“Traumatic experiences are sometimes referred to as ‘big T’s’ and ‘little t’s,’” explains social worker John Paradiso in his Parent Connection guest column for March.
He notes there is a great deal of empathy and understanding from support networks when people experience a big T event, making it easier to recover. “Smaller t events however,” writes Paradiso, “may get explained away or minimized by support systems which can lead to a devaluation of self over time. Left unchecked, the smaller t’s can accumulate and interfere with all areas of a person’s activities of daily living.”
Paradiso, who provides direct service to adolescents and families and supervises the Youth Mobile Crisis Team for the Department of Human Services in Virginia Beach, notes that these accumulated adverse events can contribute to behavioral problems in children and adolescents if they go unacknowledged by primary caregivers. He advises, “It is therefore important for a parent to exhibit an understanding of events from the child’s perspective in order to encourage emotional development. It is also helpful for parents to remember that the child determines the size of the T, no matter how small it may appear to be to the parent.”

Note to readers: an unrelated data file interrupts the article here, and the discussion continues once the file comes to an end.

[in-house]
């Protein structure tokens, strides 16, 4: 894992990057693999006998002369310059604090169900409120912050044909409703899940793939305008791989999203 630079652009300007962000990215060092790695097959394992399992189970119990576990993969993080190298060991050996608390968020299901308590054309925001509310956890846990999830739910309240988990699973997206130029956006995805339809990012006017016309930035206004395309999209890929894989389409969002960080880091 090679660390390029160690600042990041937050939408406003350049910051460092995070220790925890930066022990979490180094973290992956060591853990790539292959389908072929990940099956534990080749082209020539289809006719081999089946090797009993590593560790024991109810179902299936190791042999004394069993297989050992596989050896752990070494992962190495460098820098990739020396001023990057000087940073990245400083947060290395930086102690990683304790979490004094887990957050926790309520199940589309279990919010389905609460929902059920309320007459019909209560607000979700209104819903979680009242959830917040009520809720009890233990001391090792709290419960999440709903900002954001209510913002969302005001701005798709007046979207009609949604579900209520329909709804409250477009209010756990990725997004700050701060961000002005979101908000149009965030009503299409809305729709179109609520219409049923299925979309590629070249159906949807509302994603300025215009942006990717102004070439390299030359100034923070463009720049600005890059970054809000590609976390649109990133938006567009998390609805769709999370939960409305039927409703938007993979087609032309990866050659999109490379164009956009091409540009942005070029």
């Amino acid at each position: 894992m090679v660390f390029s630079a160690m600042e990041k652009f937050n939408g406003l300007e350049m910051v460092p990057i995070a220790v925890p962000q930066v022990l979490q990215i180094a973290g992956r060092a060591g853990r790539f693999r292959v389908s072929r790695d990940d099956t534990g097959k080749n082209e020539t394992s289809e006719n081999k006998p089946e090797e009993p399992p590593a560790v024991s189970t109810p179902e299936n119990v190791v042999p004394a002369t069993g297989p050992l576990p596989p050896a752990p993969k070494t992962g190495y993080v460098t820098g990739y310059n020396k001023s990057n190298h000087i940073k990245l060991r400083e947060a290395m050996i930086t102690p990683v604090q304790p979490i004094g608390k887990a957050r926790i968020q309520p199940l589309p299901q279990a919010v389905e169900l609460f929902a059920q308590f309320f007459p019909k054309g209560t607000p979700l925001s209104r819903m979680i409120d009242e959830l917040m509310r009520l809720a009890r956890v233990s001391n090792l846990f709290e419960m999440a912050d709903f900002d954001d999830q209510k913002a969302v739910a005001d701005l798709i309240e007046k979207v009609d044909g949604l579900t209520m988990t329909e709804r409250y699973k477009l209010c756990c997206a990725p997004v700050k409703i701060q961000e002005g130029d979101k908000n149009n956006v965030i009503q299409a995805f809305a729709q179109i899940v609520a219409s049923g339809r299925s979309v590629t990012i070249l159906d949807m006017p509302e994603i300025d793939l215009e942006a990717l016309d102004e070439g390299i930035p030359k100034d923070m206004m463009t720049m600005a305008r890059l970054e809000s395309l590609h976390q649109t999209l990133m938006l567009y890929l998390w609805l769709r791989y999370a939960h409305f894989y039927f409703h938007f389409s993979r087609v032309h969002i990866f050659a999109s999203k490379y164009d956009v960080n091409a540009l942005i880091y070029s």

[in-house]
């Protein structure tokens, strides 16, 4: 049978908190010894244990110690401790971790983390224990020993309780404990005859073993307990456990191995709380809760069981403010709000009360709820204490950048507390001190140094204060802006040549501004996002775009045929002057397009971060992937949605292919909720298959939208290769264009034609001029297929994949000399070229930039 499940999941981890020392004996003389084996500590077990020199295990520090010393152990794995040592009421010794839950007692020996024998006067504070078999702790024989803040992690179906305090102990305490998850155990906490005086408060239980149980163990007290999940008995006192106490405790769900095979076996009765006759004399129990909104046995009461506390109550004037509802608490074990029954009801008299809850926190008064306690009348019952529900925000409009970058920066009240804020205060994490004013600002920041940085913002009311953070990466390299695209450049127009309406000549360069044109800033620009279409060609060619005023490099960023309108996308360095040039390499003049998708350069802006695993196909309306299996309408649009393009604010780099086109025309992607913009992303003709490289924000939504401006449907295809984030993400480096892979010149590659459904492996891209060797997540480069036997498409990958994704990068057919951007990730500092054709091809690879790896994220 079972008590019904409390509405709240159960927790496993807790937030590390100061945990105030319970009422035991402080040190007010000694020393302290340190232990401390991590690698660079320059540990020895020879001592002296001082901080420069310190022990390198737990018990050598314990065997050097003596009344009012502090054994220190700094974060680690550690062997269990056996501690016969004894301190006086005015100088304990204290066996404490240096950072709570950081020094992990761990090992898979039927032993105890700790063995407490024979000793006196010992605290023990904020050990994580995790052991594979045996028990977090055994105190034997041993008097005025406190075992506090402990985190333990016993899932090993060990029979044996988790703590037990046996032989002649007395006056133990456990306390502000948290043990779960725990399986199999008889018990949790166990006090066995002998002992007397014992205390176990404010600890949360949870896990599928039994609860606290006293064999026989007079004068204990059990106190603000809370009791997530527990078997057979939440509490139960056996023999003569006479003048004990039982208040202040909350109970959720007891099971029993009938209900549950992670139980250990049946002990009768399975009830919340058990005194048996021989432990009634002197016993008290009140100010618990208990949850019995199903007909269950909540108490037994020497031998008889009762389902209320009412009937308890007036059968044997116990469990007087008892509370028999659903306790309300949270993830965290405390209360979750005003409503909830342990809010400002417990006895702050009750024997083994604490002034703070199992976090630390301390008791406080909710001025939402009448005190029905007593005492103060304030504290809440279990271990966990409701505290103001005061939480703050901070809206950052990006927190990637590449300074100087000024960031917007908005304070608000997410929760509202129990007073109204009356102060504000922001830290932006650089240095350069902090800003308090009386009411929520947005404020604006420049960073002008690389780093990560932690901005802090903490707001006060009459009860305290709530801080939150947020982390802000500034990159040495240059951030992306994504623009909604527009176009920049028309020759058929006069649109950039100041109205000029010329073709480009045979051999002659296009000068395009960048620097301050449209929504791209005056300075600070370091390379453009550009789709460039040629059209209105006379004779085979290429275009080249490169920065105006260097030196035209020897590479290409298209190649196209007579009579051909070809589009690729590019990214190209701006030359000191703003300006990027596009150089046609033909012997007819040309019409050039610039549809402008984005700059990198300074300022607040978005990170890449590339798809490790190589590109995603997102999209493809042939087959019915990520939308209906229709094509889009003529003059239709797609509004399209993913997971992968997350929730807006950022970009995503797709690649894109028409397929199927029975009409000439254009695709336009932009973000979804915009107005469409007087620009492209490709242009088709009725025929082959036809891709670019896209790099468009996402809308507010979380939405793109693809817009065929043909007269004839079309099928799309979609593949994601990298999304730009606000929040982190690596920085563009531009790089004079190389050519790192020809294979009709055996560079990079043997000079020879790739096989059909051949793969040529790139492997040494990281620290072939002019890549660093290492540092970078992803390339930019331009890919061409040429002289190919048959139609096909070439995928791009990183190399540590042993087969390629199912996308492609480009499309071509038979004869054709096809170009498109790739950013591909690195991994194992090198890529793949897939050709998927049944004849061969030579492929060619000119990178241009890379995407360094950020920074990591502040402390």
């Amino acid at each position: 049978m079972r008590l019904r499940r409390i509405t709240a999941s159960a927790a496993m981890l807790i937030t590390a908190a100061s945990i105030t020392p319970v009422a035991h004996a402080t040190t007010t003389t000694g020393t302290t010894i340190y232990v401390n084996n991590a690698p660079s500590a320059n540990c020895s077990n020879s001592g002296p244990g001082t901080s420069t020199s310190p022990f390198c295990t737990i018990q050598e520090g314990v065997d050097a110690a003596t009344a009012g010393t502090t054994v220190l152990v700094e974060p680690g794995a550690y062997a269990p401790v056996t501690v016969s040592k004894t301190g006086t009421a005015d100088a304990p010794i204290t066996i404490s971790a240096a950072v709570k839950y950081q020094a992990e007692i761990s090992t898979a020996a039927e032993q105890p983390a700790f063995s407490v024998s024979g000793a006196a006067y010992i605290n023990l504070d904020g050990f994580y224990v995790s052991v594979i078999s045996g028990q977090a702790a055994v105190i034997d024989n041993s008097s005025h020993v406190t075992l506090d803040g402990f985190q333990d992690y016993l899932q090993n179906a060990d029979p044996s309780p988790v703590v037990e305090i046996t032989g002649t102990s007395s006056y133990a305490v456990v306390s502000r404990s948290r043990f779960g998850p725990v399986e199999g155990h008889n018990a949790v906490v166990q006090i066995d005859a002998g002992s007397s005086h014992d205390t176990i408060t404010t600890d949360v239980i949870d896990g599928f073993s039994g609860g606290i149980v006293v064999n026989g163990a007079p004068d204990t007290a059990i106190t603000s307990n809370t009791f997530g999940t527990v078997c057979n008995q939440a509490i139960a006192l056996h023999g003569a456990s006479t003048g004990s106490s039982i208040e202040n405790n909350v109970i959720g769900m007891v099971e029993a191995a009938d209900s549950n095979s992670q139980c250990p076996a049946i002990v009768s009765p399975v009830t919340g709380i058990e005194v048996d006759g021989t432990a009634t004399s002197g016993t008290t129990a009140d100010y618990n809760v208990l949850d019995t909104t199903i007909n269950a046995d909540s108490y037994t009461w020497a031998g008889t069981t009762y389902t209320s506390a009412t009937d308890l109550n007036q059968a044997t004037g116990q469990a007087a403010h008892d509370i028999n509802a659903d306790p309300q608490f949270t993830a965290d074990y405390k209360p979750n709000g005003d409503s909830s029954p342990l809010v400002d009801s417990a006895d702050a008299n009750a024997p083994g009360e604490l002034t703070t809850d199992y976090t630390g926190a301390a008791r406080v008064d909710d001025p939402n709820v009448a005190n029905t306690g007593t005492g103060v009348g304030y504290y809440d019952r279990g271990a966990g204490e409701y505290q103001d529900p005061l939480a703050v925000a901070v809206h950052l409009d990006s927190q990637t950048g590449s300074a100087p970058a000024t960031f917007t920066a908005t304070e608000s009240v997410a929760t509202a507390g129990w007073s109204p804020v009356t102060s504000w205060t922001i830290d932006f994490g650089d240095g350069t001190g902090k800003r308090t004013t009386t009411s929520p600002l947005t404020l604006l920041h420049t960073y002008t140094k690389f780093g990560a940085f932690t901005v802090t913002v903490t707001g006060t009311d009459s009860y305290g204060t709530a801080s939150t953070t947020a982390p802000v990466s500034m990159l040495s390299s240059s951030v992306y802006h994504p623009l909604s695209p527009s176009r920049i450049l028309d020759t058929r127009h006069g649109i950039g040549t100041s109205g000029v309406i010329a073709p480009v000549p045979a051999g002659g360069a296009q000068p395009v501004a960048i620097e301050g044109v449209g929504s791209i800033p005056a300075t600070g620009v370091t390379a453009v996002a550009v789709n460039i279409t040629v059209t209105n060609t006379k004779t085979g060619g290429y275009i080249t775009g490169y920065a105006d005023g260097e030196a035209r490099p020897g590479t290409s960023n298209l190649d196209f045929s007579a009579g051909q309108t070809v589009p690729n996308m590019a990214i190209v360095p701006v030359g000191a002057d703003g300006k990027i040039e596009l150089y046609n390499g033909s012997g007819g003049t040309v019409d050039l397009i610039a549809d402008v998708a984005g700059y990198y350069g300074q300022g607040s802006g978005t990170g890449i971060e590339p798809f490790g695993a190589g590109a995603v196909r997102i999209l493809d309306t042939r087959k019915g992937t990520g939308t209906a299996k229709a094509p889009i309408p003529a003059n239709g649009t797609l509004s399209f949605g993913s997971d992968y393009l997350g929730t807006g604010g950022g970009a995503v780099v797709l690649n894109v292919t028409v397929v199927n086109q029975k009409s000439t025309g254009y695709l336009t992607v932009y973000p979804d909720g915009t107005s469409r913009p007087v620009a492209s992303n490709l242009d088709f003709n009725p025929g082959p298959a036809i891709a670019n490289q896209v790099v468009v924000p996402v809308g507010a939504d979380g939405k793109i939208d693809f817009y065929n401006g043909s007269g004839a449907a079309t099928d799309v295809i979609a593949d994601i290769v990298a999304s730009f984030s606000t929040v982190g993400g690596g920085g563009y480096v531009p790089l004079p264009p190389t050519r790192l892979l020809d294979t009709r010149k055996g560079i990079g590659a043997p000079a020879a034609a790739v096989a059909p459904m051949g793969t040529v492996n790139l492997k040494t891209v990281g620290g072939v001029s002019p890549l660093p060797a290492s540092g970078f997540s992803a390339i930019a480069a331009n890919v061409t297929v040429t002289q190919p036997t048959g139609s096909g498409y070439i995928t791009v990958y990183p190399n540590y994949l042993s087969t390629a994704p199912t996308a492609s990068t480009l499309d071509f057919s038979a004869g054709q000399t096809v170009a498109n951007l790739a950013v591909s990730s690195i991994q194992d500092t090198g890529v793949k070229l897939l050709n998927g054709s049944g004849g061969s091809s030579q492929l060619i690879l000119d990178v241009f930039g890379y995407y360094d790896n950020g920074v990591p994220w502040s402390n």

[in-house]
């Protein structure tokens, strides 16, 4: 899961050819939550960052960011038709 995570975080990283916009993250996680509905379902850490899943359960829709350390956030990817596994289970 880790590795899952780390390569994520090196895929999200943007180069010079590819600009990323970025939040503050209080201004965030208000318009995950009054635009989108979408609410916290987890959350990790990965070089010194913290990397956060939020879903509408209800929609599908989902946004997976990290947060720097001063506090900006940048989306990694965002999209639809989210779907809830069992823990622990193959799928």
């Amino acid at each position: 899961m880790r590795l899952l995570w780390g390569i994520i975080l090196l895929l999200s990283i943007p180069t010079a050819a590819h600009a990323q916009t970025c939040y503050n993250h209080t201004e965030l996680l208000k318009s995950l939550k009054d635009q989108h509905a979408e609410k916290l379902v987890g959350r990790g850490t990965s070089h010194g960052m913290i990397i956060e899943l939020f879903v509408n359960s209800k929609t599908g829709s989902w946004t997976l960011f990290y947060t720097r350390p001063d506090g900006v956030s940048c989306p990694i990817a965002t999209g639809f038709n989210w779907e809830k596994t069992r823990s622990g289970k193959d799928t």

In addition to talking with children about events that may be troubling to them, Paradiso writes that “parents can look out for changes in their child’s level of alertness or ‘hypervigilance,’ social withdrawal, disrupted sleep patterns including nightmares of the event(s) and avoidance of situations reminding them of the event.” If these signs are present and last more than a month or begin to disrupt activities of daily living, Paradiso encourages parents to consider speaking with a child’s school counselor or seeking professional.
To read Paradiso’s complete Parent Connection column or view past guest columns, visit vbschools.com.